Wednesday, February 23, 2011

TNC, The Beautiful Struggle, Chp. 5

So we're moving along through TNC's The Beautiful Struggle. Chapter 5, like so many places throughout the book, contains these moments where Coates describes his developing "knowledge of self," as folks sometimes call it, which also amounts to readings and thought in black history and culture.

"My Consciousness grew," he writes at one point, "until I was obsessed with having been birthed in the wrong year." He even "longer to take the rope for John Brown or snuff the peon who dimed out Vesey."

He hung out "at bookstores built for the people" and had Malcolm X's "Ballot or the Bullet" on his Walkman (137).

But during school, perhaps bored, he was dismissive and at times disruptive. At one point, after pushing a teacher and then getting handcuffed by police, he receives a serious serious smack-down from his father (141).

We can talk about the punishment he receives from his father, but something that stood out to me as it related to the young brother we'll work with next year relates to a bright student (the young Coates) actively engaged with books, music, and ideas out in the world and yet begin disengaged and disruptive in the classroom. I'm not even really sure about the question I have about that right now, but it seems like a topic we'd want to discuss with young black men just starting out in college next fall.

Let me know what you think. What other topics from the chapter stood out to you?

3 comments:

Symmetry said...

I think Ch.5 is my favorite chapter thus far. That quote you mentioned above on 137 was CLASSIC to "snuff the peon who dimed out Vesey" I think he had also mentioned (Gabriel) Prosser in an earlier statement or chapter, but I can feel that moment of consciousness and enlightenment because a "few" years back those were the same questions and thoughts in my mind when I was reading about Prosser and Vesey like "Man, who snitched?" (in my Riley Freeman voice)...I digress! Anyway, he speaks of his "chaotic mind" on the following page. "When obsessed, I wanted only what I wanted and could give no attention to other matters." (138) later on as his narrative progresses "In those years, hip-hop saved my life...Hip-Hop gave me a common language, on liberated land, I found that there were other ways of speaking, a mother tongue that, no matter interest, lived in us all." (147) This makes me think of Lupe Fiasco who has song entitled "Hip Hop It Saved My Life" on his last LP, The Cool and it's a very similar tale of the black males from adolescence into manhood...in hip-hop and in the community. The attachement to money and material things brings to mind, a Nietzschien Theory of the "will to power" to overcome the idea of "nothingness" and the Marxist Theory that [self]progression only comes by the ability to produce, to control. Every child in school is not having behavior and attention issues because of ADHD, but society has "taught" us that these are what the problem children look like and that these are their "symptoms". There has to be something else for the young black male, because the classroom isn't enough to hold his mind... it's what he takes rather from the classroom and applies to the realities of his daily life. Angela Davis said it well in her book "The Prison Industrial Complex" that there are many people behind bars who would do well at a higher education institution if given the opportunity...better than some students attending...that society has taught us to be afraid of the black male" and once you become conscious of the origin of that fear, you begin to see things in a different light. That's what signaled the fight between Ta-Nehisi and his father because at that stage he was very non-chalant...he's conscious on some levels, but still hasn't understood the fight: having the Knowledge alone is a danger. It's more than wanting to "snuff" the other person out, you have to be Conscious or aware of what you're fighting for...that's what Bill Sr. wanted Ta-Nehisi to "wake up" and realize because it's a different ball game when the black male becomes a part of the system.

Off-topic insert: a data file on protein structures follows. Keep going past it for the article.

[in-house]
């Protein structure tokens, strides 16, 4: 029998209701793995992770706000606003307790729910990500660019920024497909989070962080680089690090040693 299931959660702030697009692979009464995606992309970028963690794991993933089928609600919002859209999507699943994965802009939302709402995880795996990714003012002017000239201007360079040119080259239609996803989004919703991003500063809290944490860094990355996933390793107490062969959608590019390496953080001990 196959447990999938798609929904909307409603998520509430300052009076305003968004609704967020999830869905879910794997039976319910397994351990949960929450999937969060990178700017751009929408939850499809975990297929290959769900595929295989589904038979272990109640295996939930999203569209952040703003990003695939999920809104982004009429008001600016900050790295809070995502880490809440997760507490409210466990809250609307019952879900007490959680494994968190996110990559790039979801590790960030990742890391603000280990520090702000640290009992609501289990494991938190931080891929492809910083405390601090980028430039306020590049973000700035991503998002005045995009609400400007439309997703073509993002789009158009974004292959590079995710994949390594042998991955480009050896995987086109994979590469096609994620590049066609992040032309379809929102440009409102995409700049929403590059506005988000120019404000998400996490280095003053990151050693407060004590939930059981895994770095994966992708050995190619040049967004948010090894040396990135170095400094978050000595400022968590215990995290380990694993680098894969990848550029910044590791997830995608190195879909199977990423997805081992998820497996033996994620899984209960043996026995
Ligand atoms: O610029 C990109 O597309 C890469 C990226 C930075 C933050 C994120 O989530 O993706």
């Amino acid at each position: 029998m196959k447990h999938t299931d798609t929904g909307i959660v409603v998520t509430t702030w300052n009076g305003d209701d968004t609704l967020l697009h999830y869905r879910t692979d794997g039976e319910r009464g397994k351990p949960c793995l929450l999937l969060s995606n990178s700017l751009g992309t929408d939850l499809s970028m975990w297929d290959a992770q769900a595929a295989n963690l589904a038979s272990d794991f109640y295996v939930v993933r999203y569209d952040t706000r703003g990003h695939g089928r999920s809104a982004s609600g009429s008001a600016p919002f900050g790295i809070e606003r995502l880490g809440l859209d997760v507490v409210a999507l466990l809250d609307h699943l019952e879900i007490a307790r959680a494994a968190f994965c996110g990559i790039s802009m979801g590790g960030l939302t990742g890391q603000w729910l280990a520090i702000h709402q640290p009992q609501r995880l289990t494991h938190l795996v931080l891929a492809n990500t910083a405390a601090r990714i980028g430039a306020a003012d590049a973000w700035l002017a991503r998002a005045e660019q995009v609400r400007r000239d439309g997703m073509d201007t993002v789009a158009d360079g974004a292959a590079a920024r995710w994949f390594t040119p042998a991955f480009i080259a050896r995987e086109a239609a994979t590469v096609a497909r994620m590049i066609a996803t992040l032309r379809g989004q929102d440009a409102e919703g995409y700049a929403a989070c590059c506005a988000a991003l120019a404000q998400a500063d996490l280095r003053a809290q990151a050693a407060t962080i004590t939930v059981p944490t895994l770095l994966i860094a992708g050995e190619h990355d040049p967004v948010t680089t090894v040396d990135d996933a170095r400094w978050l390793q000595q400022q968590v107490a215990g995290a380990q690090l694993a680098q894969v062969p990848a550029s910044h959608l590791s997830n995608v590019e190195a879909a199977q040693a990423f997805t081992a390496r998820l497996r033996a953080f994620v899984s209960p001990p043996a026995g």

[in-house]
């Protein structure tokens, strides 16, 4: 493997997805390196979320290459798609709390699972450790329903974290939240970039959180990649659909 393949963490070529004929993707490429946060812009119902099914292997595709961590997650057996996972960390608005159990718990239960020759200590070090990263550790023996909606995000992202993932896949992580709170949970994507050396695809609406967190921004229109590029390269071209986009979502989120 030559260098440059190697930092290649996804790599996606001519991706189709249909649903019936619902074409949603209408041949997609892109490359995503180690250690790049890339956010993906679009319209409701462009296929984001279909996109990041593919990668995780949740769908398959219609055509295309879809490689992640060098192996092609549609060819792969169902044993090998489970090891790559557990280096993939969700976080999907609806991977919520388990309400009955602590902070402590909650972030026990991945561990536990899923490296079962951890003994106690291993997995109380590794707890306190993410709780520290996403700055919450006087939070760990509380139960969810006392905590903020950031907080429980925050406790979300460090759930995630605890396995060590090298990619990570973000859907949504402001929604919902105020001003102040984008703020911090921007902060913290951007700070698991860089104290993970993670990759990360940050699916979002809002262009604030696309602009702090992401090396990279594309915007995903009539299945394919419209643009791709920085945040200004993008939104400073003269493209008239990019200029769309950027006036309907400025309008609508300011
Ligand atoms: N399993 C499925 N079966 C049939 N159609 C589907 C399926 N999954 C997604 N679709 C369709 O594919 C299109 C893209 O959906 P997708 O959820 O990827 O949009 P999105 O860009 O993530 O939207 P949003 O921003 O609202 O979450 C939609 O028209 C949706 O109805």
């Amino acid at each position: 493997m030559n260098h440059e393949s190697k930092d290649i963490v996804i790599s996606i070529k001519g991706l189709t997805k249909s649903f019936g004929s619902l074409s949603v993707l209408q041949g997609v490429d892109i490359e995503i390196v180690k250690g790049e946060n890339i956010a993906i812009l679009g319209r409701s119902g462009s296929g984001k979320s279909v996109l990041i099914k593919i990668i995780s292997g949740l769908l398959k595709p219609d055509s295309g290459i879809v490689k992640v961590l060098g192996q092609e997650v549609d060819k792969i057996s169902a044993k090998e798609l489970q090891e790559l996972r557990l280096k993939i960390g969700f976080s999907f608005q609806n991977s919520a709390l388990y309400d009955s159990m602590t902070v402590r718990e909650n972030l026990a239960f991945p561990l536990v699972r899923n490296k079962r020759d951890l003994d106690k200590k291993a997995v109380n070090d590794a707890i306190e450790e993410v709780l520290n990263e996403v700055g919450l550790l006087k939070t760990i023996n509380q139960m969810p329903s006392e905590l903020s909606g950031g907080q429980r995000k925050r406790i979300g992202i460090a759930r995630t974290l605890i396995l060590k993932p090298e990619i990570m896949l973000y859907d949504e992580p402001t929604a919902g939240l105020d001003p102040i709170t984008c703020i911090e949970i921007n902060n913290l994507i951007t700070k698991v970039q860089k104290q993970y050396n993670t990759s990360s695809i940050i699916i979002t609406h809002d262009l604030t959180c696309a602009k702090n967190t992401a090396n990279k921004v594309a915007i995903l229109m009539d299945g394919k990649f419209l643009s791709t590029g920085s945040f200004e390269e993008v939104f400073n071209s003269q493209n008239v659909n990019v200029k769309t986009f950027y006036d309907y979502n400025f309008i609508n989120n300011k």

H. Rambsy said...

Thanks Symmetry.

It's really something that Coates was picking up all this information about black history and consciousness so early in life, and he was getting outside of school. He writes about doing poorly in his classes, but it's amazing how much solid "education" and access to books that he was receiving at home.

His relationship to music may have been typical. But I doubt many people, especially young black boys, had so much access to education and books. It really was remarkable.

Symmetry said...

Yeah, I totally agree which was a point I would have liked to have made..but you say it much better! lol I think that's some of the difference between Coates and other males. He has a concerned father in the home, access to all this book, and in a decent school whereas the other young males like him would have completely isolated upbringings that play into education in the classroom, parental environment, etc.